Tuesday, February 14, 2006

Selling obesity in France

France Battles a Problem That Grows and Grows: Fat

By ELAINE SCIOLINO January 25, 2006

While adult obesity is rising about 6 percent annually, among children the national rate of growth is 17 percent. At that rate, the French could be - quelle horreur - as fat as Americans by 2020. (More than 65 percent of the population in the United States is considered overweight or obese.)

Just a few years ago, obesity in France was a subject relegated to morning television talk shows and women's magazines. Now the issue has become political.

When Jean-Marie Le Guen, a doctor and Socialist member of Parliament, began introducing bills on how to stop what he calls France's "epidemic," some of his colleagues dismissed him as a radical fringe nuisance. Now he is considered a pioneer.

"It used to be little talked about, and when it was, it was the domain of women complaining that they had put on a little weight," said Dr. Le Guen, who has written a book, "Obesity: The New French Sickness." The sickness, he predicted, will be "one of the important themes" of the Socialists in the campaign for president next year.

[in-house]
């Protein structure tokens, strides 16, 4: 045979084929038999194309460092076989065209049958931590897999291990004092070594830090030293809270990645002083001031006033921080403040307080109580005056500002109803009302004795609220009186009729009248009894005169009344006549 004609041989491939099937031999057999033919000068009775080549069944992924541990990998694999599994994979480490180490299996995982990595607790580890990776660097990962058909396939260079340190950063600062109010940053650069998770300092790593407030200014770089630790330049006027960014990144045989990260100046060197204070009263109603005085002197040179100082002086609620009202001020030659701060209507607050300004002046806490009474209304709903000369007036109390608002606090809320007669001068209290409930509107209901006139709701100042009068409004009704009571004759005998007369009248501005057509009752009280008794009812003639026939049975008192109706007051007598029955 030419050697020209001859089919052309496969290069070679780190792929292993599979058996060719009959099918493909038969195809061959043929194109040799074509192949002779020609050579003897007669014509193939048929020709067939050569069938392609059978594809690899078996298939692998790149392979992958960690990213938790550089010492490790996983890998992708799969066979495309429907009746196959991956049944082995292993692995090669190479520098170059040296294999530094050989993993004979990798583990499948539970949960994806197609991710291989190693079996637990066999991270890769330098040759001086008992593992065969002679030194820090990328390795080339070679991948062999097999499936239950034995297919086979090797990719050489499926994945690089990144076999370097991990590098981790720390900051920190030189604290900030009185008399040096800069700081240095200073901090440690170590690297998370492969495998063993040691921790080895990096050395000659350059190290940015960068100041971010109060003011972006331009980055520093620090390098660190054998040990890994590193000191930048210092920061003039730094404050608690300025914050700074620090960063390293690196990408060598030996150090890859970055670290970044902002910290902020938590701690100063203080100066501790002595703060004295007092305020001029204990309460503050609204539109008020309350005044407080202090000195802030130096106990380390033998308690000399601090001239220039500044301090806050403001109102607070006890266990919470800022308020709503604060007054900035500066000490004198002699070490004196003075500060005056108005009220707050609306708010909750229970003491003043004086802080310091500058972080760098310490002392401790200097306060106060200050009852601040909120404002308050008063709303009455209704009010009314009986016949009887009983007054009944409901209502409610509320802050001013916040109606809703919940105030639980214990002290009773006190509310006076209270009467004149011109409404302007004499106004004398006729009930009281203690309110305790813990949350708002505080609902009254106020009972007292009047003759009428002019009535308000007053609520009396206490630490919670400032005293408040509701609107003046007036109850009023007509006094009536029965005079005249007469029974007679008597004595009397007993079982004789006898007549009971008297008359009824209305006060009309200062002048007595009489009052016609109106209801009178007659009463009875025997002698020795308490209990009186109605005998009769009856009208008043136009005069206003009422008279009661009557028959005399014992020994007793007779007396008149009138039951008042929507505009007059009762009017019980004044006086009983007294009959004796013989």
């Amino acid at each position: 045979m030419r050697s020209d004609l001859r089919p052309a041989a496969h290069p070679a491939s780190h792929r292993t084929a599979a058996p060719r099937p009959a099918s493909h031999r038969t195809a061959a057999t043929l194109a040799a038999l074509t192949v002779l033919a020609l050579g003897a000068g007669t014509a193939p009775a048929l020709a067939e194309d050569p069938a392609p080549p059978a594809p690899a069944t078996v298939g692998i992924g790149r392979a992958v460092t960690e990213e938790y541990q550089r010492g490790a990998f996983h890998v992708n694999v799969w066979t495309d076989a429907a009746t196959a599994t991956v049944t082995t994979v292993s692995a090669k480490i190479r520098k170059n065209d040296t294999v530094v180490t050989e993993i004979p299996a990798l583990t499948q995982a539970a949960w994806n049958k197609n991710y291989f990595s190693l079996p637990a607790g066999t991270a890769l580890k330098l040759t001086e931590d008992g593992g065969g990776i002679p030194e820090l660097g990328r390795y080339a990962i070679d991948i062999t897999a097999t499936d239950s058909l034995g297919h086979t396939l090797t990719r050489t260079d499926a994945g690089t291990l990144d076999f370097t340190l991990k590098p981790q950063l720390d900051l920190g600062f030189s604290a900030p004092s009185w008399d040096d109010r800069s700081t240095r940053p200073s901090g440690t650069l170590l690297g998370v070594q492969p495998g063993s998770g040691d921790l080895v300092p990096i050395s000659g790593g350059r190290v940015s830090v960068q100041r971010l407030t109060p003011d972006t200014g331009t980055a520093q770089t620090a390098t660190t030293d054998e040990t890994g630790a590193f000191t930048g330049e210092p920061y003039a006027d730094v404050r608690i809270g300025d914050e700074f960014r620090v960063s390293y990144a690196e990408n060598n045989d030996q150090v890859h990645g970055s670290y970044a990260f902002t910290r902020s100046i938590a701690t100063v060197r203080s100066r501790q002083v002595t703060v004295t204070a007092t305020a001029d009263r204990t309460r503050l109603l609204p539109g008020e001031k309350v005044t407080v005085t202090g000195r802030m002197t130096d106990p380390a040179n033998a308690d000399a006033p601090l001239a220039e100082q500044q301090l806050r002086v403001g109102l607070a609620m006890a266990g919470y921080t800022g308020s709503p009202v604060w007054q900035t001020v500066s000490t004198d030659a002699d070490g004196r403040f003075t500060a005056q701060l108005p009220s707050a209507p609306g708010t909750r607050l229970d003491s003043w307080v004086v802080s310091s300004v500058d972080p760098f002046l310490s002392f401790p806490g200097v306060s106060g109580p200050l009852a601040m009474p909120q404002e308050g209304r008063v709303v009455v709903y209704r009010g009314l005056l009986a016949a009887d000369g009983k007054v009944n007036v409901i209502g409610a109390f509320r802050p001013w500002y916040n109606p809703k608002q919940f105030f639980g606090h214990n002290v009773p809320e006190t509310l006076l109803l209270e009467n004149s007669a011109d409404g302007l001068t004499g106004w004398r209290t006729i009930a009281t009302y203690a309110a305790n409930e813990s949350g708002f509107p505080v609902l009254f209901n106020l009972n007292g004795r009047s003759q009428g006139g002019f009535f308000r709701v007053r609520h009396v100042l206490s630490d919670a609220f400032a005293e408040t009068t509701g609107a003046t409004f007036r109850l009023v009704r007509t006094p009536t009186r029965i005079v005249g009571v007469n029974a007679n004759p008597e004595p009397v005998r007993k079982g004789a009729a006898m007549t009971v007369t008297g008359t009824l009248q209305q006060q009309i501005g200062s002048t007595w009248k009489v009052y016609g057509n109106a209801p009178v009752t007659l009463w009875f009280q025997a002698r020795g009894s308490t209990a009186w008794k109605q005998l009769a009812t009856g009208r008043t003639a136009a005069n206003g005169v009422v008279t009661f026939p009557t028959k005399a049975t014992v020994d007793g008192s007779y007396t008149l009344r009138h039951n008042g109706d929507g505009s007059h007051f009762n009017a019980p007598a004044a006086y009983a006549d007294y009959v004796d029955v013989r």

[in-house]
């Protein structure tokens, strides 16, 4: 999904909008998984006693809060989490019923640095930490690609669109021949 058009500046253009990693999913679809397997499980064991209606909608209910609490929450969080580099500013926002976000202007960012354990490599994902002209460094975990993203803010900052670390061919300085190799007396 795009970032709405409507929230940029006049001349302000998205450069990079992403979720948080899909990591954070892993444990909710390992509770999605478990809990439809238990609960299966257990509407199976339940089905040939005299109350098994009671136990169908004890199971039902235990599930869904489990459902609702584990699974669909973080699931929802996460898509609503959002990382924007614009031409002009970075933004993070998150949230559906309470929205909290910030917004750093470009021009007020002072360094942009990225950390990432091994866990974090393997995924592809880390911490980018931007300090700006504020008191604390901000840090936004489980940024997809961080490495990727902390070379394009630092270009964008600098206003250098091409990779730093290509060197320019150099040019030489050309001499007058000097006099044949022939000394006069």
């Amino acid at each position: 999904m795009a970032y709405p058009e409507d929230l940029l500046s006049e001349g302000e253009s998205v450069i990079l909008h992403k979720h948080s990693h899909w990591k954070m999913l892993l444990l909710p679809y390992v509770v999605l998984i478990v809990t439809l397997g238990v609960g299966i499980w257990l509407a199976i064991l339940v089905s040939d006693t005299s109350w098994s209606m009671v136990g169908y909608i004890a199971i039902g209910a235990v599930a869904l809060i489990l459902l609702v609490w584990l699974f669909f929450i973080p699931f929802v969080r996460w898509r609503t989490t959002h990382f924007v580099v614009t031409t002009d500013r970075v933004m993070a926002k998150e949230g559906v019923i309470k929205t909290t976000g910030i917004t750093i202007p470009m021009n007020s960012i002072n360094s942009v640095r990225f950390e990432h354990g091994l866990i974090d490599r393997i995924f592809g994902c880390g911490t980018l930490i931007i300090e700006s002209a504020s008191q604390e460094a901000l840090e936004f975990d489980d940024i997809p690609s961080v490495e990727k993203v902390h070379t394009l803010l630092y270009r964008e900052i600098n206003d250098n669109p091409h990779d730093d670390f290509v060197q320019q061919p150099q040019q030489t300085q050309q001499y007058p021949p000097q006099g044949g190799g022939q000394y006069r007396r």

Obesity kills

With its universal health care coverage, the French government is also interested in cutting medical costs associated with obesity and diabetes. A recent advertising campaign by the National Collective of Associations of the Obese, an educational and lobbying organization, shows a markedly obese nude woman under the headline "Obesity Kills." (An estimated 55,000 people in France die of obesity-related illnesses every year.)

Some of the reasons for the increase in obesity are those that plague the United States and much of Europe: the lure of fast food and prepared foods, the ubiquity of unhealthy snacks and sedentary lives.

McDonald's is more profitable in France than anywhere else in Europe. Sales have increased 42 percent over the past five years. Some 1.2 million French, or 2 percent of the population, eat there every day.
Findus, the frozen food giant best known for its breaded, frozen fish filets, filmed French people eating over a period of time and was shocked by the results.

Contrary to the myth that the French spend hours sitting around the table savoring small portions of several courses, the films showed them eating in front of their television sets, while on the telephone and even alone. In fact, the average French meal, which 25 years ago lasted 88 minutes, is just 38 minutes today..."



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